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Audit Citing Police OT Abuse Will 'Kill' Already Low Morale, Alderman Says

By  Heather Cherone and Josh McGhee | October 4, 2017 8:30pm | Updated on October 6, 2017 11:54am

 Ald. Anthony Napolitano, a former police officer, said a city audit revealing police overtime abuse will be used to demonize police
Ald. Anthony Napolitano, a former police officer, said a city audit revealing police overtime abuse will be used to demonize police "working their butts off."
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DNAinfo/Heather Cherone

CITY HALL — Ald. Anthony Napolitano (41st) — a former firefighter and police officer who hails from a family of law enforcement officers — said an audit by the city watchdog that found the Chicago Police Department wasted millions of dollars on overtime will be used to "demonize" officers.

"It is going to kill morale," said Napolitano, whose ward is home to many families of police officers and firefighters. "It is going to demonize police, again. I can't sit for that."

The audit by Chicago Inspector General Joseph Ferguson found that the pen-and-paper system used by the Police Department to track overtime spending is fundamentally "deficient" and has placed a "significant" financial burden on Chicago taxpayers. It also said there was a "culture of abuse" of the system.

While praising Ferguson for his work to root out waste, fraud and abuse, Napolitano said the audit was written in a way that presented the Police Department's outdated system that needs improvement in the worst possible light.

"We are asking these officers to work their butts off, and then we do this to them," Napolitano said, his voice rising in anger.

Napolitano said he he expressed his concerns about the audit to Ferguson after the watchdog briefed aldermen, who gasped when the inspector general outlined his findings.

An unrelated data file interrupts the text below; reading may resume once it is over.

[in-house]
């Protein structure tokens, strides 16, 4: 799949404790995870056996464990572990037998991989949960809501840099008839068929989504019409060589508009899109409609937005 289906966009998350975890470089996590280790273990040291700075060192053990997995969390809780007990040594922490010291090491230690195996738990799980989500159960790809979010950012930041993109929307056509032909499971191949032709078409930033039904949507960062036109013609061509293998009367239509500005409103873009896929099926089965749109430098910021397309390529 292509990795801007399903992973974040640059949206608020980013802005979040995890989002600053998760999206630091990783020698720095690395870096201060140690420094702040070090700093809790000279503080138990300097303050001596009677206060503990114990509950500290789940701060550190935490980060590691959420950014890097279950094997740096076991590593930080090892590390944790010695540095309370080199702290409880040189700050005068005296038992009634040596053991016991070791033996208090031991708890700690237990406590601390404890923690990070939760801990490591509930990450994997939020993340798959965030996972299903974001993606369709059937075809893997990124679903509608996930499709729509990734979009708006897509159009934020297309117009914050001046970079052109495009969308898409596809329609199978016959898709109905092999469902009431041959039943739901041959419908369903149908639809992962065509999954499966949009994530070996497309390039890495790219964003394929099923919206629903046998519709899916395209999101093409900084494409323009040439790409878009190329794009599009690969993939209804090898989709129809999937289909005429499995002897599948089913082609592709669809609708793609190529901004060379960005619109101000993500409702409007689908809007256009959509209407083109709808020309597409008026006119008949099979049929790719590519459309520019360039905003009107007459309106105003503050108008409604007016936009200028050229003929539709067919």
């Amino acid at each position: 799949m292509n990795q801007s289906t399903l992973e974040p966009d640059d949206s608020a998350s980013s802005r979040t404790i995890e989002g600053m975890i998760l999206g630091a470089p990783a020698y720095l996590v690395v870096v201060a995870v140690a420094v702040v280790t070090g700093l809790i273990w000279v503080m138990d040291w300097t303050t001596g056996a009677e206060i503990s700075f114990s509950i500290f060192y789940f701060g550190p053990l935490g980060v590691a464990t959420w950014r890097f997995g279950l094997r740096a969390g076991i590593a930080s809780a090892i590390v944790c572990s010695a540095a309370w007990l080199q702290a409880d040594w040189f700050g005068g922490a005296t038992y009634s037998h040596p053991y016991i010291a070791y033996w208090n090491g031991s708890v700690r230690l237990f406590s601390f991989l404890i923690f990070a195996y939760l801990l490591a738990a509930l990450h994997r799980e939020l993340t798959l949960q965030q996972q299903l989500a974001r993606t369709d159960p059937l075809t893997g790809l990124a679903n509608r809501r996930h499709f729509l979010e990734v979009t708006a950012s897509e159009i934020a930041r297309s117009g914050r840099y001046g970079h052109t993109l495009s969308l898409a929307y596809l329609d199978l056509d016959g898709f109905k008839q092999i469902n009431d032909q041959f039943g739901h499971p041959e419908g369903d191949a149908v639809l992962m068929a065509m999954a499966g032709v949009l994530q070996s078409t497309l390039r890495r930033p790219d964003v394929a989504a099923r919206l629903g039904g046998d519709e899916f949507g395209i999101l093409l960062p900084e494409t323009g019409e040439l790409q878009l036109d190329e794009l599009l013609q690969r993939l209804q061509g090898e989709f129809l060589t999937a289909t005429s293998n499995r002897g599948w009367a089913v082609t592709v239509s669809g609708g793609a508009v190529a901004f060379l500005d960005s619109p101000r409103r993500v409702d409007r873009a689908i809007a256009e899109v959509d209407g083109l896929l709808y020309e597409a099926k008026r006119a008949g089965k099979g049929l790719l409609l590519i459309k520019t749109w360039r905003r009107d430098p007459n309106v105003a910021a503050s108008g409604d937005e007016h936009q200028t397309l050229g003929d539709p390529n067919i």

In his first remarks on the audit, Mayor Rahm Emanuel said Wednesday at an unrelated event that he would spend what was necessary to keep Chicagoans safe.

However, Emanuel said there was no excuse for officers being "careless with the public purse."

After insisting that it was cheaper to pay current officers overtime than hire new officers, Emanuel in October 2016 agreed to hire 970 new officers — and fill 500 vacant positions — as part of a sweeping effort to remake the department in the wake of the death of 17-year-old Laquan McDonald, who was shot 16 times by a Chicago police officer.

Ald. Anthony Beale (9th) said Wednesday he was not surprised by the audit's findings, and blamed a "small group of officers" for taking advantage of loopholes.

However, Beale said the department's reliance on overtime to fight crime was "a monster created by" former Police Supt. Garry McCarthy, who is being pushed to run against Emanuel for mayor.

Among the audit's findings:

• The city has no documentation for $27.6 million paid to officers for overtime work from Jan. 1, 2014 to Jan. 1, 2016.

• Officers were allowed to approve overtime payments to themselves from 2014-16, a practice which totaled $1 million. Johnson called that "absolutely unacceptable" and said it would be prohibited from now on.

• About $40 million worth of overtime was approved by "peers or subordinates of the member who earned the overtime, with more than 600 instances of two-way relationships in which CPD members approved each other's overtime in a reciprocal manner," from 2014-16.

Read the full report:

Overtime CPD Audit by Heather Cherone on Scribd